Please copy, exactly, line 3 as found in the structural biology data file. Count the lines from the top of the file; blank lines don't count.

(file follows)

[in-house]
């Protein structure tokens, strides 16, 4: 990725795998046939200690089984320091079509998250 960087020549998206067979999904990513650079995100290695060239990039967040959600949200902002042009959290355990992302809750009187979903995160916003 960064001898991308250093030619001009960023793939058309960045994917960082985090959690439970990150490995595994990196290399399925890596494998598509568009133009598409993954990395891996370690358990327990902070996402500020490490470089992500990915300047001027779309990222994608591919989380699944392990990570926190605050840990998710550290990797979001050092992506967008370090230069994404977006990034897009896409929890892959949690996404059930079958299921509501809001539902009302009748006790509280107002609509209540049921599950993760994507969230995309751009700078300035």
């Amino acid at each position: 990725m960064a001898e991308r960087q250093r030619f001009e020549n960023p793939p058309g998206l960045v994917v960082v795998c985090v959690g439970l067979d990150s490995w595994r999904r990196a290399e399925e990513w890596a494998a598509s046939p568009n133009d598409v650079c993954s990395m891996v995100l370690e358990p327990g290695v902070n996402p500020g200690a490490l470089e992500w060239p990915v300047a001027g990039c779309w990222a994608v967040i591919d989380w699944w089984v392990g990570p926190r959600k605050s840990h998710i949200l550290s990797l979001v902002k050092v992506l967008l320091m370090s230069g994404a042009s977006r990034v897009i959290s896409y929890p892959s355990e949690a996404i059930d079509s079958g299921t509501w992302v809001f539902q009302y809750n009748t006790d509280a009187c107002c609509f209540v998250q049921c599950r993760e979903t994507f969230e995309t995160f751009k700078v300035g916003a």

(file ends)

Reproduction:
């Amino acid at each position: 990725m960064a001898e991308r960087q250093r030619f001009e020549n960023p793939p058309g998206l960045v994917v960082v795998c985090v959690g439970l067979d990150s490995w595994r999904r990196a290399e399925e990513w890596a494998a598509s046939p568009n133009d598409v650079c993954s990395m891996v995100l370690e358990p327990g290695v902070n996402p500020g200690a490490l470089e992500w060239p990915v300047a001027g990039c779309w990222a994608v967040i591919d989380w699944w089984v392990g990570p926190r959600k605050s840990h998710i949200l550290s990797l979001v902002k050092v992506l967008l320091m370090s230069g994404a042009s977006r990034v897009i959290s896409y929890p892959s355990e949690a996404i059930d079509s079958g299921t509501w992302v809001f539902q009302y809750n009748t006790d509280a009187c107002c609509f209540v998250q049921c599950r993760e979903t994507f969230e995309t995160f751009k700078v300035g916003a």